Holding the fire – Holness - Opposition leader says JLP’s actions preventing street protest against the government
Opposition Leader Andrew Holness is taking credit for Jamaica not experiencing the disruption and street protests recorded by several other countries that have implemented similar punishing fiscal measures over the past few years.
But university lecturer, sociologist Dr Orville Taylor is not confident that the Opposition would have strong support if it decides to take to the streets.
"I'm not sure how well this leader of the Opposition reads the pulse of the people of Jamaica, and how willing they would be to protest, knowing the reality facing the country," said Taylor.
"Public-sector workers are the ones suffering the worst from the austerity measures and the last major protest from them was in 1985, and this was because the Government was not engaging the trade unions and the workers in discussions. This is not like the gas riots that we have had," added Taylor.
But Holness is convinced that persons were ready to protest and would have done so were it not for his decision not to head down that road.
"You think people who have to be now facing high school fees and high toll fees and all kinds of fees are not ready to protest," Holness told a Gleaner/Mona School of Business and Management Leadership Round-table Forum last Wednesday.
"And there have been times when people would have wanted me to be the nightmare, the match that lit the fire and I have resisted that. There is no political benefit for that," added Holness as he declared that his stance has caused him personal criticisms from persons determined to take to the streets.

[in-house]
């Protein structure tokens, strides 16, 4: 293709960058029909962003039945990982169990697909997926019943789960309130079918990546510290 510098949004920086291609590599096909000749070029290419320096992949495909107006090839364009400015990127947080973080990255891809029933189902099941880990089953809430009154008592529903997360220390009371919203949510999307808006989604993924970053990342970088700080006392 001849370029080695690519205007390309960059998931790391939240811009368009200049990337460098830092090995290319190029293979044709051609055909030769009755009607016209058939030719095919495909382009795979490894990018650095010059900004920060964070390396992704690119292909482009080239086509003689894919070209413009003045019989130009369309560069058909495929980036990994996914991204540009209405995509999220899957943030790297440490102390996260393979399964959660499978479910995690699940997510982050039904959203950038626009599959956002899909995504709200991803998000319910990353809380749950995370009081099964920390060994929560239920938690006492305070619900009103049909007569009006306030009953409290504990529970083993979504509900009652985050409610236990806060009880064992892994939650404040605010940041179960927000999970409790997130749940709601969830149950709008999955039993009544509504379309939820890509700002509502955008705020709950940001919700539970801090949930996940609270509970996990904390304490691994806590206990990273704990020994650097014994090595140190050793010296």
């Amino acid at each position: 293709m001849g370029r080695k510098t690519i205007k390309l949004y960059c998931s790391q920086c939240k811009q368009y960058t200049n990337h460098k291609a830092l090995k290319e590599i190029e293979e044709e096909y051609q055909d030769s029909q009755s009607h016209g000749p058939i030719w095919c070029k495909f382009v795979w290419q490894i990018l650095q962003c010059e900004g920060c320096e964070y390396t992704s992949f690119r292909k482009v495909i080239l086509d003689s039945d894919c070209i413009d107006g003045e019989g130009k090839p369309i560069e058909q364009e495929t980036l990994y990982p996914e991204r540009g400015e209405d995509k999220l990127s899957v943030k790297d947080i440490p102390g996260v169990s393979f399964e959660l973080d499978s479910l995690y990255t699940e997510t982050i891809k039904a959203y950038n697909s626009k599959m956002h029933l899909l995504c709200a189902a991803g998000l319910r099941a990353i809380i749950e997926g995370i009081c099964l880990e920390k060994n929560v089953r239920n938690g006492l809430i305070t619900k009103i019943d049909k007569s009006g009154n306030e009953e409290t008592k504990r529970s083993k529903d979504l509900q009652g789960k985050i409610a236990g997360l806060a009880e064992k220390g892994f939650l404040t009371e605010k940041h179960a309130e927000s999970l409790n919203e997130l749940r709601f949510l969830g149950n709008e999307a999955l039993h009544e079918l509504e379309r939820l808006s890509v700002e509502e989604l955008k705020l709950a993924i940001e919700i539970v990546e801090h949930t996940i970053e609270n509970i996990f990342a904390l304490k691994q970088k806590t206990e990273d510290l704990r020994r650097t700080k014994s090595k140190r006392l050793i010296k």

According to the Opposition leader, the Jamaica Labour Party (JLP), which he leads, is not prepared to be quick to block roads, demonstrate on the streets and be obstructive in Parliament despite being aware of the suffering the present Government is putting the people of Jamaica through.
Holness said the success of the International Monetary Fund (IMF) programme being implemented by the present government could have collapsed without the work of the Opposition.
"Every IMF report that has come out has a line in it, 'social consensus continues to be strong'. You think social consensus emerged just like that? You know the price I had to pay personally to ensure that social consensus remains?
"That social consensus is a reflection of how I have run this Opposition, constructive and responsibly ... the IMF programme only works because there is social consensus," Holness told members of The Gleaner team and representatives of several sectors at the forum.
He argued that the fiscal discipline being introduced by the present Government is a carry-over from the JLP administration of 2007 to 2011 but this is not enough to move Jamaica forward.
"That fiscal management in and of itself will not solve the problems, you must have growth," said Holness as he boasted that the economic growth enjoyed by Jamaica under the previous JLP administration, "even as small as it was," outpaced the present administration.
"But we have conducted ourselves because we know that fiscal management is important. We make the point, however, that it is not the be-all and end-all," said Holness.
For Taylor, Holness is patting himself on the back for what any opposition party is mandated to do in a democracy - be responsible.
"It is unlikely that if the JLP was forming the government now it could do any better. It must be remembered that it was the Opposition that went to the IMF for a deal and then reneged on it, so it has to take some responsibility for where we are now," Taylor told The Sunday Gleaner.
But according to Holness, if his party is elected to form the next government, it will appoint a growth tsar to do the institutional reforms which the island needs to ensure that the economy reaches the heights that it should.